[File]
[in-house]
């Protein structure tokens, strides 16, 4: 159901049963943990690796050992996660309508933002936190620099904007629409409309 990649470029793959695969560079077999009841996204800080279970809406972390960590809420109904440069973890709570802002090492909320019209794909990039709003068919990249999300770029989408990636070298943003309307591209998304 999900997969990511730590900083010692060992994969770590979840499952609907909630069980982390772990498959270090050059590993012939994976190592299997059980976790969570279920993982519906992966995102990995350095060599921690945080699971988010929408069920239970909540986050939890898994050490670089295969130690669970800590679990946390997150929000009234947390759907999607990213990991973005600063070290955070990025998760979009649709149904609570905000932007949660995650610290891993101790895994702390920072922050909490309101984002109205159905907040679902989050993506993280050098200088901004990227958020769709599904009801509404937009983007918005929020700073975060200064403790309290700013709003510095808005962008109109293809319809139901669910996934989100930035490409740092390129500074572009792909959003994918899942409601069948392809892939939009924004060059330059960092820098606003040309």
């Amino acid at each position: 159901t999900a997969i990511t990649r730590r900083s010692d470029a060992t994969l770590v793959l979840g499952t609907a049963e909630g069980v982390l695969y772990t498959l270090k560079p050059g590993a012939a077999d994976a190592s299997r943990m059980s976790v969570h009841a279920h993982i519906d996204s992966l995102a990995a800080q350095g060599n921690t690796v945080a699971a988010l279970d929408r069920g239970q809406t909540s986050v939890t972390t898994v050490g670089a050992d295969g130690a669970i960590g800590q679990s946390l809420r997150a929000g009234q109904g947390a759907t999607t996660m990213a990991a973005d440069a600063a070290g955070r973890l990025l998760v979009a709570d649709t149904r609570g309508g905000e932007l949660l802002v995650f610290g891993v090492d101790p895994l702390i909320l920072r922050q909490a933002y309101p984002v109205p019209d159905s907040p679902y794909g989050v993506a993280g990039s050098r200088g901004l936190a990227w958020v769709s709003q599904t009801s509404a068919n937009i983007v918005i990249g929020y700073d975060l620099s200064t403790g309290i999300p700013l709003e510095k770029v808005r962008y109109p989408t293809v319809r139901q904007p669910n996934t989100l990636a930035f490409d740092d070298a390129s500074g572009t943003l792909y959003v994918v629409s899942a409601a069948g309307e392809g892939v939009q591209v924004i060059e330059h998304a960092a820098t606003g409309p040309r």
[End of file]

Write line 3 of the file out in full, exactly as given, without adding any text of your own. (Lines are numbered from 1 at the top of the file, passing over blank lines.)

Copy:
């Amino acid at each position: 159901t999900a997969i990511t990649r730590r900083s010692d470029a060992t994969l770590v793959l979840g499952t609907a049963e909630g069980v982390l695969y772990t498959l270090k560079p050059g590993a012939a077999d994976a190592s299997r943990m059980s976790v969570h009841a279920h993982i519906d996204s992966l995102a990995a800080q350095g060599n921690t690796v945080a699971a988010l279970d929408r069920g239970q809406t909540s986050v939890t972390t898994v050490g670089a050992d295969g130690a669970i960590g800590q679990s946390l809420r997150a929000g009234q109904g947390a759907t999607t996660m990213a990991a973005d440069a600063a070290g955070r973890l990025l998760v979009a709570d649709t149904r609570g309508g905000e932007l949660l802002v995650f610290g891993v090492d101790p895994l702390i909320l920072r922050q909490a933002y309101p984002v109205p019209d159905s907040p679902y794909g989050v993506a993280g990039s050098r200088g901004l936190a990227w958020v769709s709003q599904t009801s509404a068919n937009i983007v918005i990249g929020y700073d975060l620099s200064t403790g309290i999300p700013l709003e510095k770029v808005r962008y109109p989408t293809v319809r139901q904007p669910n996934t989100l990636a930035f490409d740092d070298a390129s500074g572009t943003l792909y959003v994918v629409s899942a409601a069948g309307e392809g892939v939009q591209v924004i060059e330059h998304a960092a820098t606003g409309p040309r």